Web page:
SIDDIQUI: Close Islamic center vote shows we have work to do

Last month, the Carmel Board of Zoning Appeals approved the building of the Carmel Islamic Life Center. While we should rejoice at the building of the first Islamic center in Carmel, we should also worry about what it took to make this happen.

The fact that the board voted 3-2 to approve the Islamic center shows how close the forces of bigotry and prejudice were in succeeding to delay the project. Further dismaying was the fact that so many were in opposition that the zoning decision had to be delayed, moved to a larger venue, and the hearing took more than five hours!

That the Islamic center would be built was a foregone conclusion for those who understand Indiana’s constitution and our state’s strong laws protecting religious freedom. Had the zoning board rejected the application, a state court would have rectified this short-sighted act.

A number of developments stood out about this recent experience. First was the fact that Carmel’s Muslim community had so many partners and champions. The Center for Interfaith Cooperation has developed a coalition that effectively opposes bigotry. Carmel Mayor Jim Brainard and city officials were vocal in their support of the project. This bodes well for our community.

It also helped that, despite this being the first Islamic center in Carmel, the Carmel Muslim community is well-established. Those who will be part of this Islamic center include third- and fourth-generation Muslim Americans. The community has been very engaged in partnering with Brainard and other city, civic and faith leaders.

Unfortunately, a large number of people were opposed to the project. Most would quickly state, “It’s not because of Muslims or Islam. I have other concerns,” such as traffic and noise. I don’t buy most of those pronouncements. As a former civil rights investigator, I have rarely heard prejudice stated directly. Excuses are used to mask bigotry.

I have lived in this area for 25 years. As I have driven through our neighborhoods, I’ve seen large places of worship across central Indiana and Carmel. I have never heard the level of opposition the Carmel Islamic Life Center faced. If you think it was anything but bigotry, I have a bridge in La La Land to sell you.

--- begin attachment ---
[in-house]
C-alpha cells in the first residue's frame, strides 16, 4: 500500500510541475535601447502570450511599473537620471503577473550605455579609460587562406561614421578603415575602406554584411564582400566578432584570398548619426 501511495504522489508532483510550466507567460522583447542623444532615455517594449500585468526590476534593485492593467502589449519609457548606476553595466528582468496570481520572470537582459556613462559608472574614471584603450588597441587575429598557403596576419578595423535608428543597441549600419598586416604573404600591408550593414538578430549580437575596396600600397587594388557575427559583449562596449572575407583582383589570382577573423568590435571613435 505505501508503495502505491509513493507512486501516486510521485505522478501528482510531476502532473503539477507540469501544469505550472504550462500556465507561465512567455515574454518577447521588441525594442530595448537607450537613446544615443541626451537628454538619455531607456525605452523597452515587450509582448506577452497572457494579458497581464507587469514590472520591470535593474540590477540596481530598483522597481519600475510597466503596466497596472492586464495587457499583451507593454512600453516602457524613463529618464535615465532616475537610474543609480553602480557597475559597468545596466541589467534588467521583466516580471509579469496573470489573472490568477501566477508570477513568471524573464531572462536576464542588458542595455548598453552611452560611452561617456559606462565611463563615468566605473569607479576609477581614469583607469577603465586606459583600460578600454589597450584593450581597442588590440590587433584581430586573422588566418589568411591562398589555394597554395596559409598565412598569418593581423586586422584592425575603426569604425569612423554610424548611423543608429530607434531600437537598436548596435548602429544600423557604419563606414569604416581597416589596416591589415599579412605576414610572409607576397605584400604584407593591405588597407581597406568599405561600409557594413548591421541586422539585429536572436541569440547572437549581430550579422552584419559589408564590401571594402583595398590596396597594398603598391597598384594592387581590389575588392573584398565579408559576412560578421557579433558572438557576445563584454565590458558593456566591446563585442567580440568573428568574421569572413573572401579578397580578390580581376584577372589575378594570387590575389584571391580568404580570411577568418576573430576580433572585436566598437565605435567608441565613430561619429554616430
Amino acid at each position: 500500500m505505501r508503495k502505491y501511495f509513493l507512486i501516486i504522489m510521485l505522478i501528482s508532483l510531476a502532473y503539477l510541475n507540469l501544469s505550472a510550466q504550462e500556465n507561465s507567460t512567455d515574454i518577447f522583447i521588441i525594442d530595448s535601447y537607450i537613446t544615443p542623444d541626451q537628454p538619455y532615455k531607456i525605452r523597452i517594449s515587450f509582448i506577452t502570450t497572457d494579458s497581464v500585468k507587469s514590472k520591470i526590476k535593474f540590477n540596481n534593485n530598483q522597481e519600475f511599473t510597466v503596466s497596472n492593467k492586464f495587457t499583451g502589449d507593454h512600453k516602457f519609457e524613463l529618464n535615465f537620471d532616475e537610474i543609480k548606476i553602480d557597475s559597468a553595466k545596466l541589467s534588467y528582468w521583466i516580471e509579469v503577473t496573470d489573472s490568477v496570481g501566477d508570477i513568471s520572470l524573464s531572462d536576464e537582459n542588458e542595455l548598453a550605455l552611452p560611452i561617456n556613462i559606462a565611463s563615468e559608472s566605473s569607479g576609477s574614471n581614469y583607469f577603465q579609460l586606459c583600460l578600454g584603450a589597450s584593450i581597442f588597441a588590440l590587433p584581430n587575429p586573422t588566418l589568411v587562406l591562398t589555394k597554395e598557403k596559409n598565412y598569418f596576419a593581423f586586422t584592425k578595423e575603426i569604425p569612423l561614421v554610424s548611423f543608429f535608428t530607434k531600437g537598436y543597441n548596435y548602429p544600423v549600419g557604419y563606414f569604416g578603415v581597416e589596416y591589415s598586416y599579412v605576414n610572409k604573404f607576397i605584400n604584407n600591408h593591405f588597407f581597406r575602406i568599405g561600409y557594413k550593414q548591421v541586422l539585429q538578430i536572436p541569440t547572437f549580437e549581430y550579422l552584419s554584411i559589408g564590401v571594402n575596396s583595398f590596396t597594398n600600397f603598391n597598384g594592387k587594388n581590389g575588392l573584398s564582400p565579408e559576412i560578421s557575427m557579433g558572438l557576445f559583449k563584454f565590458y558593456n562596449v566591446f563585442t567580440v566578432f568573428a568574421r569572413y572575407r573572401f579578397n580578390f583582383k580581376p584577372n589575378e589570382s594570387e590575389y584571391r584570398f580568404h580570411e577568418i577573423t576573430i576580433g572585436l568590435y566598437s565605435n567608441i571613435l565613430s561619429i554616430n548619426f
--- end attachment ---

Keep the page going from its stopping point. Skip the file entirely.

Further dismaying was the level of opposition from immigrants. Some of that opposition was publicly against Islam. Many of those immigrants hail from countries where Muslim minorities are persecuted by majority nationalists. As Kambiz GhaneaBassiri illustrates in his “A History of Islam in America,” bigotry against Islam and Muslims has existed in America since before the United States was born. But this local case study shows it continues through international forces of nationalism.

I also was saddened to see that many immigrants who opposed the Islamic center were established Americans. Their success in achieving privilege brought with it bias. It is unfortunate that these immigrants feel that, in order to achieve the gold standard of privilege—white privilege, they must hate others like themselves.

I love this city and love our state. I could have lived anywhere, but chose to live here to have a family and raise my children. There is no perfect place on Earth. There are only places we must make better. We can only do that by understanding the problems we face. We must continue to develop coalitions that fight bigotry and bias.•

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Siddiqui is an attorney, has a doctorate from the Lilly Family School of Philanthropy at IU and leads the Association for Research on Nonprofit Organizations and Voluntary Action. Send comments to

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